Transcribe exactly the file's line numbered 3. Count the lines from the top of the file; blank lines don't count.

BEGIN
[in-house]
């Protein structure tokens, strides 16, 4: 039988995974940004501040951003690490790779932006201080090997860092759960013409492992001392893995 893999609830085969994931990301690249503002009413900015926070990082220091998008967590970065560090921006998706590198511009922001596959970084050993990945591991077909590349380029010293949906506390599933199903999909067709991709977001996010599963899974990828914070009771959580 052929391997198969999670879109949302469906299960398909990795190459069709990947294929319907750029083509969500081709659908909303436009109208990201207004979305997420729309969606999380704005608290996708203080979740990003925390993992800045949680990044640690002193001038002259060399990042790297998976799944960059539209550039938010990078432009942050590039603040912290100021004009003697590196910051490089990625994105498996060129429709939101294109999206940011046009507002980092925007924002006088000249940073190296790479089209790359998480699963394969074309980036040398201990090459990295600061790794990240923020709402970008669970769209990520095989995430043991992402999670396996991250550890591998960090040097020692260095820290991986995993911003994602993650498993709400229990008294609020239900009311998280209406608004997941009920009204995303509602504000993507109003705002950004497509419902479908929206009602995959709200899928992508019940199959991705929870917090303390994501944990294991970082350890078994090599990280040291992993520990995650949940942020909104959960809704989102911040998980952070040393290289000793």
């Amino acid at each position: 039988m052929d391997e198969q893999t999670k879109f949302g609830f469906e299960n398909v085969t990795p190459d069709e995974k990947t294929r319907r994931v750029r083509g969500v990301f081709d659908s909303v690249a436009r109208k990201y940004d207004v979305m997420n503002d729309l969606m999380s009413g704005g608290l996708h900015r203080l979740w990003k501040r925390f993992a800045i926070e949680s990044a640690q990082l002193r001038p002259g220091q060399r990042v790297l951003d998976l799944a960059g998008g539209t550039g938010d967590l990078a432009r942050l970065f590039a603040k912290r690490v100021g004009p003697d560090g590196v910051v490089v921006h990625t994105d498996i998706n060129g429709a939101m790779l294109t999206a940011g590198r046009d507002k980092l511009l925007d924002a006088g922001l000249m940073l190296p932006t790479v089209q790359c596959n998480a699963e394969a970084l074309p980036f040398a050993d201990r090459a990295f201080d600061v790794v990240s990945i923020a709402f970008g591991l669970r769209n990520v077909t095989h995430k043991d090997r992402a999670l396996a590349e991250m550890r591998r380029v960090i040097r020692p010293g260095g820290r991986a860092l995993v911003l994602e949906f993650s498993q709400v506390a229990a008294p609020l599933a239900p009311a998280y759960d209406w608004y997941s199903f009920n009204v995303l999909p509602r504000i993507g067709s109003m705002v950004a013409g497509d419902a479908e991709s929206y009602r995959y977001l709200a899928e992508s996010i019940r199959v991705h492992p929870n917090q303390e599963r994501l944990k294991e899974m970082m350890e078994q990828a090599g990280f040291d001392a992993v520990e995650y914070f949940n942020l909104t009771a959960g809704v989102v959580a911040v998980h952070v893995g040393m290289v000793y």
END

């Amino acid at each position: 039988m052929d391997e198969q893999t999670k879109f949302g609830f469906e299960n398909v085969t990795p190459d069709e995974k990947t294929r319907r994931v750029r083509g969500v990301f081709d659908s909303v690249a436009r109208k990201y940004d207004v979305m997420n503002d729309l969606m999380s009413g704005g608290l996708h900015r203080l979740w990003k501040r925390f993992a800045i926070e949680s990044a640690q990082l002193r001038p002259g220091q060399r990042v790297l951003d998976l799944a960059g998008g539209t550039g938010d967590l990078a432009r942050l970065f590039a603040k912290r690490v100021g004009p003697d560090g590196v910051v490089v921006h990625t994105d498996i998706n060129g429709a939101m790779l294109t999206a940011g590198r046009d507002k980092l511009l925007d924002a006088g922001l000249m940073l190296p932006t790479v089209q790359c596959n998480a699963e394969a970084l074309p980036f040398a050993d201990r090459a990295f201080d600061v790794v990240s990945i923020a709402f970008g591991l669970r769209n990520v077909t095989h995430k043991d090997r992402a999670l396996a590349e991250m550890r591998r380029v960090i040097r020692p010293g260095g820290r991986a860092l995993v911003l994602e949906f993650s498993q709400v506390a229990a008294p609020l599933a239900p009311a998280y759960d209406w608004y997941s199903f009920n009204v995303l999909p509602r504000i993507g067709s109003m705002v950004a013409g497509d419902a479908e991709s929206y009602r995959y977001l709200a899928e992508s996010i019940r199959v991705h492992p929870n917090q303390e599963r994501l944990k294991e899974m970082m350890e078994q990828a090599g990280f040291d001392a992993v520990e995650y914070f949940n942020l909104t009771a959960g809704v989102v959580a911040v998980h952070v893995g040393m290289v000793y």